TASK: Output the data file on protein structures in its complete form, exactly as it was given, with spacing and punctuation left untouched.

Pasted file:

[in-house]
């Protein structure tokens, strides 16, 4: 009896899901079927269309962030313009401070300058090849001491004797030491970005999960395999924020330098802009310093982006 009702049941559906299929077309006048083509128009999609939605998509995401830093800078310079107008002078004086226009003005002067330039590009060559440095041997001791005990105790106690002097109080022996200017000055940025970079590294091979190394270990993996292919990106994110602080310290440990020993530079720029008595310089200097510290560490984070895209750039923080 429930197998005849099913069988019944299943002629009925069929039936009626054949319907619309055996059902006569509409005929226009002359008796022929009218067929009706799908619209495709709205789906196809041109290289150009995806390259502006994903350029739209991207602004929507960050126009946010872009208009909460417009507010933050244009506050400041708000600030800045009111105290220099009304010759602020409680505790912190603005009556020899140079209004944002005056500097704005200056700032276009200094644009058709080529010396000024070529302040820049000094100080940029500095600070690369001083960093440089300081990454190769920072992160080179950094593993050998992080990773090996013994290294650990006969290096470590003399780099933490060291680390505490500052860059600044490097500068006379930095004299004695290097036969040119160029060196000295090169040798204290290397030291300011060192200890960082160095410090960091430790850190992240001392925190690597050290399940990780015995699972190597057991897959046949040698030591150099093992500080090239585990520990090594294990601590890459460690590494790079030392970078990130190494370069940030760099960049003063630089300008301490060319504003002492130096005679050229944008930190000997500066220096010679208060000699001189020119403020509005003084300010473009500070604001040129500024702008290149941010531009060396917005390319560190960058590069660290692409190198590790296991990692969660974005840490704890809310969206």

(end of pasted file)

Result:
[in-house]
């Protein structure tokens, strides 16, 4: 009896899901079927269309962030313009401070300058090849001491004797030491970005999960395999924020330098802009310093982006 009702049941559906299929077309006048083509128009999609939605998509995401830093800078310079107008002078004086226009003005002067330039590009060559440095041997001791005990105790106690002097109080022996200017000055940025970079590294091979190394270990993996292919990106994110602080310290440990020993530079720029008595310089200097510290560490984070895209750039923080 429930197998005849099913069988019944299943002629009925069929039936009626054949319907619309055996059902006569509409005929226009002359008796022929009218067929009706799908619209495709709205789906196809041109290289150009995806390259502006994903350029739209991207602004929507960050126009946010872009208009909460417009507010933050244009506050400041708000600030800045009111105290220099009304010759602020409680505790912190603005009556020899140079209004944002005056500097704005200056700032276009200094644009058709080529010396000024070529302040820049000094100080940029500095600070690369001083960093440089300081990454190769920072992160080179950094593993050998992080990773090996013994290294650990006969290096470590003399780099933490060291680390505490500052860059600044490097500068006379930095004299004695290097036969040119160029060196000295090169040798204290290397030291300011060192200890960082160095410090960091430790850190992240001392925190690597050290399940990780015995699972190597057991897959046949040698030591150099093992500080090239585990520990090594294990601590890459460690590494790079030392970078990130190494370069940030760099960049003063630089300008301490060319504003002492130096005679050229944008930190000997500066220096010679208060000699001189020119403020509005003084300010473009500070604001040129500024702008290149941010531009060396917005390319560190960058590069660290692409190198590790296991990692969660974005840490704890809310969206």